Introduction

Aerial pollutants emitted from animal feeding operations (AFOs) include ammonia (NH3), hydrogen sulfide (H2S), methane (CH4), and particulate matter (PM) (NRC, 2003). Due to the significant impact on public health and environment, the AFO emissions may come under regulation by federal laws or government policies (USEPA, 2009).

Proper measurement and estimation of aerial pollutant emissions from AFOs is an important issue for policy makers, regulators, producers, and environmental scientists. The emission models were developed to estimate emissions of NH3, H2S, and PM10 for typical commercial swine farms. The empirical emission models were based on 2-year datasets of the National Air Emissions Monitoring Study (NAEMS), which consisted of continuous emission measurements at swine farms. The models were developed using regression following standard model evaluation guidelines.

This interactive website aims to provide public access (e.g. students, policy makers, farmers, and researchers) to estimate pollutant emission rate from a livestock facility. The emission models provide daily and annual rates and figures for NH3, H2S, and PM10 based on study result. The model outputs provided is the average daily mean emission rates in various units, including lb/d/barn and mg/d/hd.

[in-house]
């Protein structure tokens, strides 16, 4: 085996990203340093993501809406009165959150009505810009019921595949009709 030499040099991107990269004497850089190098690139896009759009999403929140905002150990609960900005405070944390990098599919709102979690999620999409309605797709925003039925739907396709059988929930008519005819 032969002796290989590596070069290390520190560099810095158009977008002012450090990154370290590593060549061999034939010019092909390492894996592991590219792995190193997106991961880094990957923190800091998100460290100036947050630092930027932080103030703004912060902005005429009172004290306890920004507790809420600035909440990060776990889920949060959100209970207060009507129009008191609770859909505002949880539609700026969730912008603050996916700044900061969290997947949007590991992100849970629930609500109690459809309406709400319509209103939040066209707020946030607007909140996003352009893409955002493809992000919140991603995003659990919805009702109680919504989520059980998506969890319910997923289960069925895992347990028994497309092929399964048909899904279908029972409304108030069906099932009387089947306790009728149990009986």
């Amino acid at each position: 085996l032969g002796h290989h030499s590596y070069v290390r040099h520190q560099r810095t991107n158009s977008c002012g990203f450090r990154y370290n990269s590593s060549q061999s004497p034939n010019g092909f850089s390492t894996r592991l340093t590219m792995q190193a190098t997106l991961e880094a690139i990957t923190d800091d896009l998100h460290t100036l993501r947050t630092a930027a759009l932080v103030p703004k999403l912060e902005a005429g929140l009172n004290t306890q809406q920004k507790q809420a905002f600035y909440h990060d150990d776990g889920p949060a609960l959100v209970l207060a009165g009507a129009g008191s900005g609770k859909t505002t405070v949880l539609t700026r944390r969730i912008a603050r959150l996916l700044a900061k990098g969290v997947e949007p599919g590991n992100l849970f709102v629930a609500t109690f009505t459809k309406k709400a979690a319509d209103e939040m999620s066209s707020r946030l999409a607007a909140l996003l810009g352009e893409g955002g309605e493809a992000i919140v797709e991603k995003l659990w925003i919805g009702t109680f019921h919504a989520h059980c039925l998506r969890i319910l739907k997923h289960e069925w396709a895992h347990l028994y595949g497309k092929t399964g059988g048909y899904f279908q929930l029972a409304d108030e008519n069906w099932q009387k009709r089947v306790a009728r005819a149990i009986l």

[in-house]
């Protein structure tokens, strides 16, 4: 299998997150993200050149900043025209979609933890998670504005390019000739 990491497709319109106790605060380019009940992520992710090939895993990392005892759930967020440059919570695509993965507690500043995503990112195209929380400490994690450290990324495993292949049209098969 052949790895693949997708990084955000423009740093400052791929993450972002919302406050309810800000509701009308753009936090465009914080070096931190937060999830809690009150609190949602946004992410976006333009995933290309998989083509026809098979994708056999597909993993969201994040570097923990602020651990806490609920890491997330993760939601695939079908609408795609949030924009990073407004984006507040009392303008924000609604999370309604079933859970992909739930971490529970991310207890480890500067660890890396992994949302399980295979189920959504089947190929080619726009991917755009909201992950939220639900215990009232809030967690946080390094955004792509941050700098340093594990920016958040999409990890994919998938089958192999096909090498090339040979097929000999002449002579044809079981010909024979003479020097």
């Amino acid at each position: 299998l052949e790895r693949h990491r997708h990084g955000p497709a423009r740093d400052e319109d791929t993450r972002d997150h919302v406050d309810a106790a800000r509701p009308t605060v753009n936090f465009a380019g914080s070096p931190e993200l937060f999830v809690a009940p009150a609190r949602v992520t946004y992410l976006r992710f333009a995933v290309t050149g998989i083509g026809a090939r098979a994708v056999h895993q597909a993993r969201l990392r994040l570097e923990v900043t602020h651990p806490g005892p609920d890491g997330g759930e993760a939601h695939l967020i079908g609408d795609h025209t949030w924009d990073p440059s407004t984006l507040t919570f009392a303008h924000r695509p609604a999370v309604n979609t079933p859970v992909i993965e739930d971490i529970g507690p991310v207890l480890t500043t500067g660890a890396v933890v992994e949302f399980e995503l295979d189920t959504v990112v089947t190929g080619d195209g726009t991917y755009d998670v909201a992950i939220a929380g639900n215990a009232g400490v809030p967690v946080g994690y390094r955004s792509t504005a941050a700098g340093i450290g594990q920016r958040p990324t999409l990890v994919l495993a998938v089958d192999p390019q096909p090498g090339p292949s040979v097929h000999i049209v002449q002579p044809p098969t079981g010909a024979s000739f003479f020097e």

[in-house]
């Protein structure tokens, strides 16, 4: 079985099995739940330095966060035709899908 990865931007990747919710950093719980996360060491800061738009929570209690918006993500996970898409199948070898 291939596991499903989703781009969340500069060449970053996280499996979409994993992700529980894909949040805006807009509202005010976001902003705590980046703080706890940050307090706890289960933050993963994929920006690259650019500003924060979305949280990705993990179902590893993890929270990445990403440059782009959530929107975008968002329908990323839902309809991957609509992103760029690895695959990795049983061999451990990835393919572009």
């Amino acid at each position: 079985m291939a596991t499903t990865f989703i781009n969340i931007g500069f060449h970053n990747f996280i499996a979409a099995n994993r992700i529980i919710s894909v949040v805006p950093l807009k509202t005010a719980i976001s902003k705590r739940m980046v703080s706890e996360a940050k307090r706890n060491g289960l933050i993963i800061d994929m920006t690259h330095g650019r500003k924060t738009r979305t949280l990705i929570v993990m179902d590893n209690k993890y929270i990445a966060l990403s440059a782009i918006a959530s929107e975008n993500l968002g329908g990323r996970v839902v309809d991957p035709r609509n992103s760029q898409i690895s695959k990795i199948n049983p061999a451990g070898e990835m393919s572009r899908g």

These models were developed based on the emission data from Indiana and North Carolina, please refer to the specifications at these sites for a valid emission calculation.

 

To learn more about the emission dataset, please click here.

 

Reference


NRC. 2002. The scientific basis for estimating emissions from animal feeding operations. Ad Hoc Committee on Air Emissions from Animal Feeding Operations, Committee on Animal Nutrition, Board on Agriculture and Natural Resources [and] Board on Environmental Studies and Toxicology, Division on Earth and Life Studies, National Research Council of the National Academies. The National Academies Press, Washington, D.C.


USEPA. 2009. Animal feeding operations air compliance agreement frequently asked questions. Washington, D.C. : U.S. Environmental Protection Agency, Office of Civil Enforcement. Available at: http://www.epa.gov/compliance/resources/agreements/caa/cafo-agr-qa.html. Accessed 30 January 2011.


© 2011 Agricultural Systems Management